Why all the emphasis on the turnaround?
Suppose the traveling twin arrives at his destination and stays there, wouldn't he still be younger than the earth twin?
How would they know? They have to meet again (i.e. return to a common frame of reference) to compare.
Quote Quote by Thecla View Post
After one year at his destination suppose both he and the earth twin leave at the same time and travel at .9c and meet in the middle. They compare ages. Wouldn't the twin who stayed on earth be older?
Thecla
Yes he would. By half as much as if he'd stayed on Earth.
DaleSpam
#12
Jan30-10, 11:02 PM
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Quote Quote by Thecla View Post
Why all the emphasis on the turnaround?
Do you know the triangle inequality? That the sum of the lengths of two sides of a triangle is always greater than the length of the third side. The turnaround is important because it determines which twins worldline is two sides of a triangle and which is one side of a triangle.
Thecla
#13
Jan31-10, 12:55 AM
P: 42
Let me see if I understand this.
The twin travels at .9c a distance of 20 light years and stays at his new planet. No return.
Doesn't the traveling twin have to be younger even without a change in direction for the return voyage?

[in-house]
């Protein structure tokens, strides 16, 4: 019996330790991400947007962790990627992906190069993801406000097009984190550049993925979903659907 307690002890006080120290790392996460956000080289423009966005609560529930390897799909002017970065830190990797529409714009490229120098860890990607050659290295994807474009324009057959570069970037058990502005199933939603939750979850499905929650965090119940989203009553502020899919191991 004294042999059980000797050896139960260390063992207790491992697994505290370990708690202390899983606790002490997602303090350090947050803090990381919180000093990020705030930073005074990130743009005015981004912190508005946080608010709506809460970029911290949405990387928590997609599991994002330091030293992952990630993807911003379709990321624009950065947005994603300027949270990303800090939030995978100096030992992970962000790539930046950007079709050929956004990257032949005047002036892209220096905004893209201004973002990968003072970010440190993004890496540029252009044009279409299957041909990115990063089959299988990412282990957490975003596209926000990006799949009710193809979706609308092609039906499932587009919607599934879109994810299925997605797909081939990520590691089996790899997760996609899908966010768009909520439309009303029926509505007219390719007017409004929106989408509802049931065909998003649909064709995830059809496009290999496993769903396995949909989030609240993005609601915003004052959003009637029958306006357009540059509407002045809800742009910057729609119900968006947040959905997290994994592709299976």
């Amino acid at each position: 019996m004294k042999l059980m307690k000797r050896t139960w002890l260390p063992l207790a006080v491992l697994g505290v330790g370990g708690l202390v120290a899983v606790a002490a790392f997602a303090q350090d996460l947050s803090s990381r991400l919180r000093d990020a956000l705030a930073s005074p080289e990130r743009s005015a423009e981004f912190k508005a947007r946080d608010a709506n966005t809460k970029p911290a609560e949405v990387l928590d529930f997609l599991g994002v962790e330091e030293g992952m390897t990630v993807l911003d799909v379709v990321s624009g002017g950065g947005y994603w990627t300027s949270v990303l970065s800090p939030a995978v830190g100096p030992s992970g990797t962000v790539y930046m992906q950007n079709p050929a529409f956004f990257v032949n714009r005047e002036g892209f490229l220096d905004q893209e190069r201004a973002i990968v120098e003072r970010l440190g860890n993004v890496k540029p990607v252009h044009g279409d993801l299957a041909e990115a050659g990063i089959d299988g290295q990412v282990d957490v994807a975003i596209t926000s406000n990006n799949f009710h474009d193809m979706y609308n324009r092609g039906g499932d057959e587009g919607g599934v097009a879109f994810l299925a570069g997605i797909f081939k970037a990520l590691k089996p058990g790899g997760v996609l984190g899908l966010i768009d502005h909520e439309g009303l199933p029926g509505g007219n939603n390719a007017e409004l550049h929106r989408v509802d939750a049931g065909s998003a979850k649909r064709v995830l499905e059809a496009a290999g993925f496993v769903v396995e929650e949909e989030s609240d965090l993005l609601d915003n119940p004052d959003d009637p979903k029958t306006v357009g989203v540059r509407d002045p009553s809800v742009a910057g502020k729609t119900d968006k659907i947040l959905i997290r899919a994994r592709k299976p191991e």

How will he know he is younger?
Both twins can send each other pictures and compare.
The question I am asking:Does the traveling twin have to make a return trip to earth to be younger?
Thecla
jtbell
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Jan31-10, 07:05 AM
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Quote Quote by Thecla View Post
Let me see if I understand this.
The twin travels at .9c a distance of 20 light years and stays at his new planet. No return.
Doesn't the traveling twin have to be younger even without a change in direction for the return voyage?
Yes.

How will he know he is younger?
Place a clock on the destination planet, in advance, and synchronize it with the clock on Earth. This can be done either by using light signals, in a way described in many introductory treatments of relativity, or by "slow transport," taking a clock from Earth to the destination slowly enough that time dilation effects are small enough so as not to be significant.
yuiop
#15
Jan31-10, 10:40 AM
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Quote Quote by Thecla View Post
Let me see if I understand this.
The twin travels at .9c a distance of 20 light years and stays at his new planet. No return.
Doesn't the traveling twin have to be younger even without a change in direction for the return voyage?
This is only true in the Earth frame. From the point of view of an observer that is always travelling at 0.9c relative to the Earth, the travelling twin is stationary and the Earth is moving at 0.9c. This observer sees the "travelling" twin as ageing faster than the Earth twin and he says the Earth/planet system sees it the other way around because the clocks of the Earth and the planet are not synchronised from his point of view. Until the turn around happens and the travelling twin returns, the validity of which twin is older is entirely relative and depends upon the state of motion of the observer. In other words it is impossible to determine which twin is experiencing "real" time dilation, until one of the twins turns around and returns. Until then, it is just a point of view.